GE Disbands Corporate Audit Program

General Electric Co. is disbanding its Corporate Audit Staff program, a rigorous multiyear rotation through various divisions that the conglomerate has long used to groom future leaders. The CAS program, a proving ground for young GE finance executives, dates back to the early 20th century. Employees worked long hours and […]

General Electric Co.

is disbanding its Corporate Audit Staff program, a rigorous multiyear rotation through various divisions that the conglomerate has long used to groom future leaders.

The CAS program, a proving ground for young GE finance executives, dates back to the early 20th century. Employees worked long hours and traveled the world analyzing various business units, looking for waste or reviewing internal controls.

The end of the program is part of Chief Executive Larry Culp’s effort to simplify operations. GE has sold off assets, cut costs and shrunk the headquarters staff that oversee divisions such as GE Energy and GE Aviation. Last month, GE reported costs for its corporate operation dropped 9% in the third quarter to $275 million.

The change also was influenced by the company’s new finance chief, Carolina Dybeck Happe, who formally joined earlier this year.

The CAS program traditionally reported to the CFO. The full program lasted five years, with few participants surviving for that long.

“Running GE differently means equipping our developing leaders with increased operational depth and domain expertise,” a GE spokeswoman said. “We are evolving a core talent development program to deliver these competencies with greater focus.”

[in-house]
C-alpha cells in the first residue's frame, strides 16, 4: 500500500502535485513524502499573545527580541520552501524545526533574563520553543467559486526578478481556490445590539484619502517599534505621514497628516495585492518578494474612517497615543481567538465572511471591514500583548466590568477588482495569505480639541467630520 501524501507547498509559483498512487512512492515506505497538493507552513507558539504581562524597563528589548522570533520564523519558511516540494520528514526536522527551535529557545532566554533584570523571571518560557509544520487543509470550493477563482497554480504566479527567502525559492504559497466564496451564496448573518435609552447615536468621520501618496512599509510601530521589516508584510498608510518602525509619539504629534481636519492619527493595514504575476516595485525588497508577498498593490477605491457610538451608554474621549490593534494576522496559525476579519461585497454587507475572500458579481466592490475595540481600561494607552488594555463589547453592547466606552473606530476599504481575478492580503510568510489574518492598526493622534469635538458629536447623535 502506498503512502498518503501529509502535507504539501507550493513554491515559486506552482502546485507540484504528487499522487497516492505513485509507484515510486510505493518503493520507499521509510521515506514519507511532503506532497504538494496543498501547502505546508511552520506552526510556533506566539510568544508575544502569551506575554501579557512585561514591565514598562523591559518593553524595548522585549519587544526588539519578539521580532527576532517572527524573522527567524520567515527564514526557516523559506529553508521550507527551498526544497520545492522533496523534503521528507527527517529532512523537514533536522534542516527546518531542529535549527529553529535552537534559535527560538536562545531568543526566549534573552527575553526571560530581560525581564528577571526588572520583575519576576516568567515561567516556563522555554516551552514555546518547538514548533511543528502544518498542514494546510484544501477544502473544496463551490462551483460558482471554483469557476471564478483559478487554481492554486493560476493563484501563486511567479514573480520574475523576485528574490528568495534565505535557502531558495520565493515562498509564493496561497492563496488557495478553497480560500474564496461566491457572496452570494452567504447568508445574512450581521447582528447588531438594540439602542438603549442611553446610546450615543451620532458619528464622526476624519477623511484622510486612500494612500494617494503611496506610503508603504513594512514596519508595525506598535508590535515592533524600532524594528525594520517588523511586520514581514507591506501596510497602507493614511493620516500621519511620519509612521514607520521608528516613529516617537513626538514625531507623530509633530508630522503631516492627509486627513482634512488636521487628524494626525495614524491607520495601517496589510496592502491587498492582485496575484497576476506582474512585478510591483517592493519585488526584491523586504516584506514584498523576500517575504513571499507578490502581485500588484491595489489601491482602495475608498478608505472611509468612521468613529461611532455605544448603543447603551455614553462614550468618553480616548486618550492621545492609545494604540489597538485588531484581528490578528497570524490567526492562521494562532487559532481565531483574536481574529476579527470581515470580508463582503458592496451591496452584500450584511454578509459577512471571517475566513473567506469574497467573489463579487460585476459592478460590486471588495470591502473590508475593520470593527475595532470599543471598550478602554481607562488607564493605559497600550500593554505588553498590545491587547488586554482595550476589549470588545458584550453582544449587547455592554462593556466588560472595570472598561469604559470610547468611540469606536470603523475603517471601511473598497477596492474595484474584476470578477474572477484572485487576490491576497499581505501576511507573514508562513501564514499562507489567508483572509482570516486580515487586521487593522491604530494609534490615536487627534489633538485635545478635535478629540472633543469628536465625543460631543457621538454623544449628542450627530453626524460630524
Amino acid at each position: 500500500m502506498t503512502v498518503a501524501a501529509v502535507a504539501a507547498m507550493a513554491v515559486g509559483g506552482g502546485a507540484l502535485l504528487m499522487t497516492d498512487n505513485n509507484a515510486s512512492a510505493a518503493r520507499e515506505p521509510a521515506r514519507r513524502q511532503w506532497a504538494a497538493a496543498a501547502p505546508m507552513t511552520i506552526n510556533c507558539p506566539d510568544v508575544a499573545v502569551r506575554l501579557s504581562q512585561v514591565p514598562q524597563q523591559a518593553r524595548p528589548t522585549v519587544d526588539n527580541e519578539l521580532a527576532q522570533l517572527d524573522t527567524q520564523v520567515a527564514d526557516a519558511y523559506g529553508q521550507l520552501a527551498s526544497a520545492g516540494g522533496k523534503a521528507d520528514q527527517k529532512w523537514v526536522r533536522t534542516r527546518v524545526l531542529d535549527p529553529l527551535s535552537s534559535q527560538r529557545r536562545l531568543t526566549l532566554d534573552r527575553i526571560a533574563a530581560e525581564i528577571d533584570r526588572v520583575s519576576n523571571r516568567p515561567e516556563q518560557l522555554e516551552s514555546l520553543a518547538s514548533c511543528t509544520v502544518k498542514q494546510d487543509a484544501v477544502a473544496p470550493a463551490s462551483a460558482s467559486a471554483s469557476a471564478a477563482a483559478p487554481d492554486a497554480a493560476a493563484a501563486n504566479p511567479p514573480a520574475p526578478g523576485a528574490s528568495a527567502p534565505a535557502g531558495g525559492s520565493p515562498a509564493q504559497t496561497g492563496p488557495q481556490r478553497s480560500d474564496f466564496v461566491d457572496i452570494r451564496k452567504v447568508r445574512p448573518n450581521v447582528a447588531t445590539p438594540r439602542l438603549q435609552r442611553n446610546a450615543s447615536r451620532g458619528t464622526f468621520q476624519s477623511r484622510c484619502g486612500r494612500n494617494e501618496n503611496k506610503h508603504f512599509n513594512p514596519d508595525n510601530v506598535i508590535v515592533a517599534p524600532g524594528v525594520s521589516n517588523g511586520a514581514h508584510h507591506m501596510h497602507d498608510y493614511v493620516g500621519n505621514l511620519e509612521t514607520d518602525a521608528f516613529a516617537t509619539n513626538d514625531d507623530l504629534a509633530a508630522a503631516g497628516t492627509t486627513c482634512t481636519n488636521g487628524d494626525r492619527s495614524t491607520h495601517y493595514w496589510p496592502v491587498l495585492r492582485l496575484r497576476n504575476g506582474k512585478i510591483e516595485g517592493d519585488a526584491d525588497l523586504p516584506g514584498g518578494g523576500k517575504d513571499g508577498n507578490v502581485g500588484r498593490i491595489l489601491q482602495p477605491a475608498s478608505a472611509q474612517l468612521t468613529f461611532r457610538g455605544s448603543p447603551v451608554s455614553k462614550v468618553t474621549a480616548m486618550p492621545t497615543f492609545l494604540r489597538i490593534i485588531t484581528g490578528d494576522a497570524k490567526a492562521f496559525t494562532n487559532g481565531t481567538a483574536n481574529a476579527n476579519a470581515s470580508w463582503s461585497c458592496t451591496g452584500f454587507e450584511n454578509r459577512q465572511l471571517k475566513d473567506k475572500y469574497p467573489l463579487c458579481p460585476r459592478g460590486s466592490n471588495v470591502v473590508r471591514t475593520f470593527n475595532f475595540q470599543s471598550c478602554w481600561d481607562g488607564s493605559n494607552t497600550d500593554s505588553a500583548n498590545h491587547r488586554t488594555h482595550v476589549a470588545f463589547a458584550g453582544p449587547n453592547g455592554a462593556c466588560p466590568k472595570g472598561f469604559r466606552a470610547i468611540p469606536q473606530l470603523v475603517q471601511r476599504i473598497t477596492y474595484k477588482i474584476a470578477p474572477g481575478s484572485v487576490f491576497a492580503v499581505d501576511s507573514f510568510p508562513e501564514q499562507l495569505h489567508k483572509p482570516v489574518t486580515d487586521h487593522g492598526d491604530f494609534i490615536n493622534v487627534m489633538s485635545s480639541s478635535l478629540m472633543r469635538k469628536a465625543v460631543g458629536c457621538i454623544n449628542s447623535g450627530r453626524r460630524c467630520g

GE is splitting up the program by moving the leadership development portion into the individual business units so workers get deeper operational experience, while creating a separate internal auditing team. The changes will happen over six to nine months, the company said.

The change wasn’t related to federal investigations into GE’s accounting practices or the recent warning that the Securities and Exchange Commission may bring civil charges against the company over its bookkeeping, GE said.

Ms. Dybeck Happe has made several changes to the company’s finance function, including focusing on organizational issues and making the department leaner. GE also is switching audit firms next year, hiring Deloitte to replace KPMG after more than a century.

Write to Nina Trentmann at [email protected] and Ted Mann at [email protected]

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